Christophe Rousset / Les Talens Lyriques

The Bach Dynasty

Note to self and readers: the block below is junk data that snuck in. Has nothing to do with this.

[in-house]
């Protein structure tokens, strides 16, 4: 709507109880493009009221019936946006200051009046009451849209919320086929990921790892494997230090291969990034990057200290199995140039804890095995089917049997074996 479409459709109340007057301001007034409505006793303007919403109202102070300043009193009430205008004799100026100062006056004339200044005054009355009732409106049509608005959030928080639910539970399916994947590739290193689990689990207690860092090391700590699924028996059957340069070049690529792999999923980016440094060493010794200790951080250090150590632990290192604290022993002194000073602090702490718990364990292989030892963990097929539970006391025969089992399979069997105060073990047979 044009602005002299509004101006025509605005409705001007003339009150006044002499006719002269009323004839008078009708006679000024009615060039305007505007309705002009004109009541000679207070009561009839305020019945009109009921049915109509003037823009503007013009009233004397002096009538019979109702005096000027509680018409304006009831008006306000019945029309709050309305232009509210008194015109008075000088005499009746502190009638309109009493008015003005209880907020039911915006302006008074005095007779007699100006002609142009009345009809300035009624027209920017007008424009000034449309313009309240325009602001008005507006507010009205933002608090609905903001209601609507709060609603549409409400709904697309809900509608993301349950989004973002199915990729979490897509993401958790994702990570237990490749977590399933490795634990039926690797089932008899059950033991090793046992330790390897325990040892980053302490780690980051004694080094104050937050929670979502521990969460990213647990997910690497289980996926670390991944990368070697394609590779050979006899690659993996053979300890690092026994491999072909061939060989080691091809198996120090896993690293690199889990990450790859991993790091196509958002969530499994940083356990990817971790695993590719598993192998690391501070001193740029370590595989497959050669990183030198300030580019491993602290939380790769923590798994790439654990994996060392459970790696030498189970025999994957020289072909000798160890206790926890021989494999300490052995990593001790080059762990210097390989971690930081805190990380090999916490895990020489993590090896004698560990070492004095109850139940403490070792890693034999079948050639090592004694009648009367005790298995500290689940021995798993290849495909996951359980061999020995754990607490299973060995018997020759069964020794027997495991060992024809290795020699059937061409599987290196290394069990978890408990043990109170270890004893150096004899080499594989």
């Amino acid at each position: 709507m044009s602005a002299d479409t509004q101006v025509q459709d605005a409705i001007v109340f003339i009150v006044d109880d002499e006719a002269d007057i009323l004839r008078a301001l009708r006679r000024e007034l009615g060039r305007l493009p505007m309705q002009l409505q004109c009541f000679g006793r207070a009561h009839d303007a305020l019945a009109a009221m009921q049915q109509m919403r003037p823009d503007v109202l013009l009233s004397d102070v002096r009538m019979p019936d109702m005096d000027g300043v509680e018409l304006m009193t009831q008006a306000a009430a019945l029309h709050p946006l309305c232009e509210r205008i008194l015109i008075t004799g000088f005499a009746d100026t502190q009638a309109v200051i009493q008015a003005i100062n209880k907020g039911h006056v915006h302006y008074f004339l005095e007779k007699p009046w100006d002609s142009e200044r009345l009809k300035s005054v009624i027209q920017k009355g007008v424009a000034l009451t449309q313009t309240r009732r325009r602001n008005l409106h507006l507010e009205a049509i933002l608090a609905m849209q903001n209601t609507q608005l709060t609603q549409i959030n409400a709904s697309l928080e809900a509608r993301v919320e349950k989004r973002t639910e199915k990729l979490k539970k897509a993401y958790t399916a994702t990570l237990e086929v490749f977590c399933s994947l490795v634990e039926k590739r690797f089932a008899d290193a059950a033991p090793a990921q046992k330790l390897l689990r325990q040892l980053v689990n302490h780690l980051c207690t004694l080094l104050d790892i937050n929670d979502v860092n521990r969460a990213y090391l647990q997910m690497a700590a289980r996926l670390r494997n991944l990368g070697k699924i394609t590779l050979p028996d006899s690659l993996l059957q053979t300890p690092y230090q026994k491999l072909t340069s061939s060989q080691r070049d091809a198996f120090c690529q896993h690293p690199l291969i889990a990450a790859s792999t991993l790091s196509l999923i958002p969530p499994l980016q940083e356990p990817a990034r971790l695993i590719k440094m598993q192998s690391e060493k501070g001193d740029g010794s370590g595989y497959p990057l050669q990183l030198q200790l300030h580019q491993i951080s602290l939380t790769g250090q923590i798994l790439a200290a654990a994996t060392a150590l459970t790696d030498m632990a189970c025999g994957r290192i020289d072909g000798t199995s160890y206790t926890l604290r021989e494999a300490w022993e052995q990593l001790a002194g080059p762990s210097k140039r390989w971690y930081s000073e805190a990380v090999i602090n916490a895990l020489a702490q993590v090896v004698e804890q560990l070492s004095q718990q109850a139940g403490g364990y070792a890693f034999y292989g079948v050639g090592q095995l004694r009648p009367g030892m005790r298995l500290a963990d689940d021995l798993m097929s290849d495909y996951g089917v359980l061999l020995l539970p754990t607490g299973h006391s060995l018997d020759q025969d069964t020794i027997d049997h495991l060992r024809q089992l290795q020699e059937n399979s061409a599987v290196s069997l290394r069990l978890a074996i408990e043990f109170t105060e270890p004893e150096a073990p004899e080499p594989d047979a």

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The challenge for performers offering multigenerational Bach programs is that Bach's sons, to a greater or lesser degree, were Classical-era composers, and few groups do both Classical and Baroque music really well. This problem plagues even the superbly equipped ensemble Les Talens Lyriques and its top-notch harpsichordist and leader Christophe Rousset. The program concept is strong: Rousset attempts to give an idea, within the confines of a single disc, of the varying nature of the sons' responses to having such a musically totalizing father as an example. Often, C.P.E. Bach's answer was to be extreme, and the Symphony in C major, Wq 182/3, heard here provides an excellent example of his extremity with the bizarre modulations undertaken at breakneck speed in its opening movement. The opening performance of the J.S. Bach Harpsichord Concerto in D minor, BWV 1059, is very strong, and the soloists are impressive: cellist Atsushi Sakaï offers a lovely example of sustained tension in a lyric movement in the cello concerto's Largo, and flutist Jocelyn Daubigney is unfazed by the technical display that represented part of Wilhelm Friedemann Bach's take on his father's legacy. But the orchestra has a very un-Classical brusqueness in the two works of the sons. The finale of C.P.E.'s Symphony in C major is meant to be a piece of courtly grace in which the shocks of the first two movements almost, but not quite, disappear -- strange ideas float by like uneasy memories. But the relaxation necessary to catch the effect is missing from the performance here, and the W.F. flute concerto is also too astringent. The players can nowhere be faulted technically, and the music here is never boring -- but the listener will once again be reminded of how much tastes changed in the middle of the eighteenth century.

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